Job-Shadowing Mexico’s Child Laborers 

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The Inheritors
Directed by Eugenio Polgovsky

Eugenio Polgovsky embeds for the length of a workday in sites across Mexcio for The Inheritors, cutting together a single day of menial labor with a focus on the very, very young: from the babies left on blankets under tomato plants by their picker parents (one leaves a bit of foil dangling from a vine as a toy); to the cute tykes sent toddling down to fetch murky river water with yokes of plastic bottles; to the preteens who chop cane, weave blankets, herd donkeys, smash rocks and lay out clay to make bricks, or whittle figurines with a machete and pocketknife (when the whittler cuts himself, he wraps his finger in scotch tape).

Polgovsky cuts between a girl sewing seeds by hand as her parents walk a wooden plow through rocky soil, to the literal bean counters who weigh kilos of produce—a cross-sectional edit that contrasts rural sustenance lifestyles with the iceberg tip of a far less self-contained marketplace; the mix of hand-carved and –painted figurines and woven blankets on the one hand and reused soda bottles on the other similarly gets at the mix of tradition and newer, less localized industrial, economic and environmental practice.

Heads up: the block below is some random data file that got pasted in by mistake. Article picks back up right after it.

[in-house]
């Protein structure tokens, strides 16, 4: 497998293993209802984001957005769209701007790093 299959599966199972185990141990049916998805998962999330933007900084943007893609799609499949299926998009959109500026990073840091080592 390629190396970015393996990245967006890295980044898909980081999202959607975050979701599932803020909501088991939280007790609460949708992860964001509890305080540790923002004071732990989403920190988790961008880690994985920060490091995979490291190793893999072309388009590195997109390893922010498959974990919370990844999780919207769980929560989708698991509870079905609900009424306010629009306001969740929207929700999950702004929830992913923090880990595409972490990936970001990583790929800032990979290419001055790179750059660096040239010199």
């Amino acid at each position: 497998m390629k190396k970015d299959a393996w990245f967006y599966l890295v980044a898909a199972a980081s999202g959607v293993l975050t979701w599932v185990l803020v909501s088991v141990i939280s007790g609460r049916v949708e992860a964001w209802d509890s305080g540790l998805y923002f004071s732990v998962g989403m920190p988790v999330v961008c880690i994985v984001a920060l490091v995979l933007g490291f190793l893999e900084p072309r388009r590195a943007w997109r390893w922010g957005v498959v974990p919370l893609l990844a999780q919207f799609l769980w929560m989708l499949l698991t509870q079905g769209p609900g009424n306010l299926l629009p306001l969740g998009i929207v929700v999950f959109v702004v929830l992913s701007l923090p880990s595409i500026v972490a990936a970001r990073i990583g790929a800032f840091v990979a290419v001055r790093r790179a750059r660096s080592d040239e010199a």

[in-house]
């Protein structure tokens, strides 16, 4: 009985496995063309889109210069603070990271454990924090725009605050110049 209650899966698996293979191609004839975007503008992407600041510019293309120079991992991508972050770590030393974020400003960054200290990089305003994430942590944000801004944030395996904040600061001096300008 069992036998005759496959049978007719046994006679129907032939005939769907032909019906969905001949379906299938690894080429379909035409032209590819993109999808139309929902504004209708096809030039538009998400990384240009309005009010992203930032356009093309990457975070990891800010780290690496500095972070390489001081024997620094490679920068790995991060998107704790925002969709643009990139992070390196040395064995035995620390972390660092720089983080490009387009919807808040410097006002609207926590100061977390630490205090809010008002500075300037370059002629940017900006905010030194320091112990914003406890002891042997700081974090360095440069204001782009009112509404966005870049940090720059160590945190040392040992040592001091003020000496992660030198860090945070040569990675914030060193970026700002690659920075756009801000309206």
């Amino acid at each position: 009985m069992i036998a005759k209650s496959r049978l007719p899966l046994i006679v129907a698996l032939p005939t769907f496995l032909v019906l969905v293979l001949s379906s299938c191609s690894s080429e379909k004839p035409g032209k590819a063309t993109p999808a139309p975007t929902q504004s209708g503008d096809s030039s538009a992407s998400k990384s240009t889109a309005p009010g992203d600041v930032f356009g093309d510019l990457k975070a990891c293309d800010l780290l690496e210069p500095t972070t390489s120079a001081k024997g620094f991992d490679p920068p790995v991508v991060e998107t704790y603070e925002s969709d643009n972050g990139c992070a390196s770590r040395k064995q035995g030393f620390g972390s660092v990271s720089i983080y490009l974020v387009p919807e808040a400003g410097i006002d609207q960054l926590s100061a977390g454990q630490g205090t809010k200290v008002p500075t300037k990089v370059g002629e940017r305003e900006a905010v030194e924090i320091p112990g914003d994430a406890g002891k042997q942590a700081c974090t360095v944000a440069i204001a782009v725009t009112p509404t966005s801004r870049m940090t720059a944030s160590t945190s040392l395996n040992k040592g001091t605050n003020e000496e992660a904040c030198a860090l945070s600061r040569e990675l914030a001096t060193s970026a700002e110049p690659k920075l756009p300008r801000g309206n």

The portrait of work is immersive, and comprehensive. We see kids cinching bundle of wood, their fingernails black in close-up, then driving donkeys but dawdling in a field to do somersaults. It’s so fascinating to see how corn, wood, rocks and tools are used for different tasks, and how naturally the kids adapt to manual labor, that it’s only the occasional glimpses of the very old, their spines almost horizontal to the ground, which remind us with a start that The Inheritors is a movie about cyclic poverty staking its claim to a new generation.

Opens September 9 at Anthology Film Archives

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